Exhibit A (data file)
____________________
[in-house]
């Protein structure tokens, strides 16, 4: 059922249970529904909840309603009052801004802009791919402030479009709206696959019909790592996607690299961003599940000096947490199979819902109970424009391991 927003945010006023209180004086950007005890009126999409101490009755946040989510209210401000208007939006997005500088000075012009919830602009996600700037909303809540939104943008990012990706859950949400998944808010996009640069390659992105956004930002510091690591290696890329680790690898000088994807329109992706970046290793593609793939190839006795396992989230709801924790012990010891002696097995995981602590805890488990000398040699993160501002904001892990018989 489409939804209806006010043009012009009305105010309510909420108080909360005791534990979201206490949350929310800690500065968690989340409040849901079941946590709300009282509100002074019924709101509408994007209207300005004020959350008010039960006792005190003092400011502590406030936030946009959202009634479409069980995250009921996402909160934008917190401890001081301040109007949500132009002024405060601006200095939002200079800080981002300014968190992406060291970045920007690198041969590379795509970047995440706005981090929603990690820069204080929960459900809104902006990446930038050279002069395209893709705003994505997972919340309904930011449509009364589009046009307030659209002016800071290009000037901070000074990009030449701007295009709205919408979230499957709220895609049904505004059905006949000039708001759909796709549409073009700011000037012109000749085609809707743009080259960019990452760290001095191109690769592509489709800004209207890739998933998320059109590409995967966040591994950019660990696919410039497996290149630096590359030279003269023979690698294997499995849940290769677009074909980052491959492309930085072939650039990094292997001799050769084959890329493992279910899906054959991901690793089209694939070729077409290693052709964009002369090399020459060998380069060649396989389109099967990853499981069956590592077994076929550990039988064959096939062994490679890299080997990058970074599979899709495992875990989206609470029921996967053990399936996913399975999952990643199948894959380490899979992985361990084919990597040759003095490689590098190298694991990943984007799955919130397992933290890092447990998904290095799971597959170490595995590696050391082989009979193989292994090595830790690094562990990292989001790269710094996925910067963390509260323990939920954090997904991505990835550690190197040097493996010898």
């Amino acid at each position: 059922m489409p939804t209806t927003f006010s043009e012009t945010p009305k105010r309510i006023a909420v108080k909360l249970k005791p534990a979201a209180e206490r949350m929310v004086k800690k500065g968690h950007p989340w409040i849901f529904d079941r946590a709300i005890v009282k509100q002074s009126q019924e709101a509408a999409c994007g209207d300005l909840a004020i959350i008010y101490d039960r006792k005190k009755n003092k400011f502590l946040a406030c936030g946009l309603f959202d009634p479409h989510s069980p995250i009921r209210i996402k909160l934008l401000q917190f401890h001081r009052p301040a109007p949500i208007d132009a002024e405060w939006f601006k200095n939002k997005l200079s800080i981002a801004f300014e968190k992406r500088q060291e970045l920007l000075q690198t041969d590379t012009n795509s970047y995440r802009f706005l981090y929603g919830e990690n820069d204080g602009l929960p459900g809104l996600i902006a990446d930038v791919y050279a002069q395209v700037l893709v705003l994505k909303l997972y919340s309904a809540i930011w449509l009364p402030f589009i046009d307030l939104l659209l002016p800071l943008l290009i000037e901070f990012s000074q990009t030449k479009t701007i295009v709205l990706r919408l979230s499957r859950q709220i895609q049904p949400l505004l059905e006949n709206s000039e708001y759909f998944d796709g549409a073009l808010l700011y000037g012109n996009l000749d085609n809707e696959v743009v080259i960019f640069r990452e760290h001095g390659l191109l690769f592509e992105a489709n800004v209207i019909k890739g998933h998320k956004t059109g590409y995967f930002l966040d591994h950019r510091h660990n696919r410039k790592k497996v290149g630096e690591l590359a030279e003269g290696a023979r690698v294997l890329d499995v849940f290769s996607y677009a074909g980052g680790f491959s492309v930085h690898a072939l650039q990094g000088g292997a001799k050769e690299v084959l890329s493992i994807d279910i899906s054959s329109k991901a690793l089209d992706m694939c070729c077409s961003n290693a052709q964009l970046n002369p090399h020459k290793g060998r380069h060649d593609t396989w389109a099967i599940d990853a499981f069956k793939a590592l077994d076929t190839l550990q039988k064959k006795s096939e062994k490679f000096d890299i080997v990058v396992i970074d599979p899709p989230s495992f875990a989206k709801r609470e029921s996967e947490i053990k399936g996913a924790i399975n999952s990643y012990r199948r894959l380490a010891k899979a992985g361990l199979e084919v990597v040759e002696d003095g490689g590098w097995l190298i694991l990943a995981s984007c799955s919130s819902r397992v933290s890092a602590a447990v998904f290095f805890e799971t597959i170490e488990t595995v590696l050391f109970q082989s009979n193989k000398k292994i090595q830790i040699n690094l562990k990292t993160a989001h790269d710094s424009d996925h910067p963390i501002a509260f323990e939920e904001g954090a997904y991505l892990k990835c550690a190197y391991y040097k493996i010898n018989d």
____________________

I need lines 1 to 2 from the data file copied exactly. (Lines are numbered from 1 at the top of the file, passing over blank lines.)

[in-house]
């Protein structure tokens, strides 16, 4: 059922249970529904909840309603009052801004802009791919402030479009709206696959019909790592996607690299961003599940000096947490199979819902109970424009391991 927003945010006023209180004086950007005890009126999409101490009755946040989510209210401000208007939006997005500088000075012009919830602009996600700037909303809540939104943008990012990706859950949400998944808010996009640069390659992105956004930002510091690591290696890329680790690898000088994807329109992706970046290793593609793939190839006795396992989230709801924790012990010891002696097995995981602590805890488990000398040699993160501002904001892990018989 489409939804209806006010043009012009009305105010309510909420108080909360005791534990979201206490949350929310800690500065968690989340409040849901079941946590709300009282509100002074019924709101509408994007209207300005004020959350008010039960006792005190003092400011502590406030936030946009959202009634479409069980995250009921996402909160934008917190401890001081301040109007949500132009002024405060601006200095939002200079800080981002300014968190992406060291970045920007690198041969590379795509970047995440706005981090929603990690820069204080929960459900809104902006990446930038050279002069395209893709705003994505997972919340309904930011449509009364589009046009307030659209002016800071290009000037901070000074990009030449701007295009709205919408979230499957709220895609049904505004059905006949000039708001759909796709549409073009700011000037012109000749085609809707743009080259960019990452760290001095191109690769592509489709800004209207890739998933998320059109590409995967966040591994950019660990696919410039497996290149630096590359030279003269023979690698294997499995849940290769677009074909980052491959492309930085072939650039990094292997001799050769084959890329493992279910899906054959991901690793089209694939070729077409290693052709964009002369090399020459060998380069060649396989389109099967990853499981069956590592077994076929550990039988064959096939062994490679890299080997990058970074599979899709495992875990989206609470029921996967053990399936996913399975999952990643199948894959380490899979992985361990084919990597040759003095490689590098190298694991990943984007799955919130397992933290890092447990998904290095799971597959170490595995590696050391082989009979193989292994090595830790690094562990990292989001790269710094996925910067963390509260323990939920954090997904991505990835550690190197040097493996010898």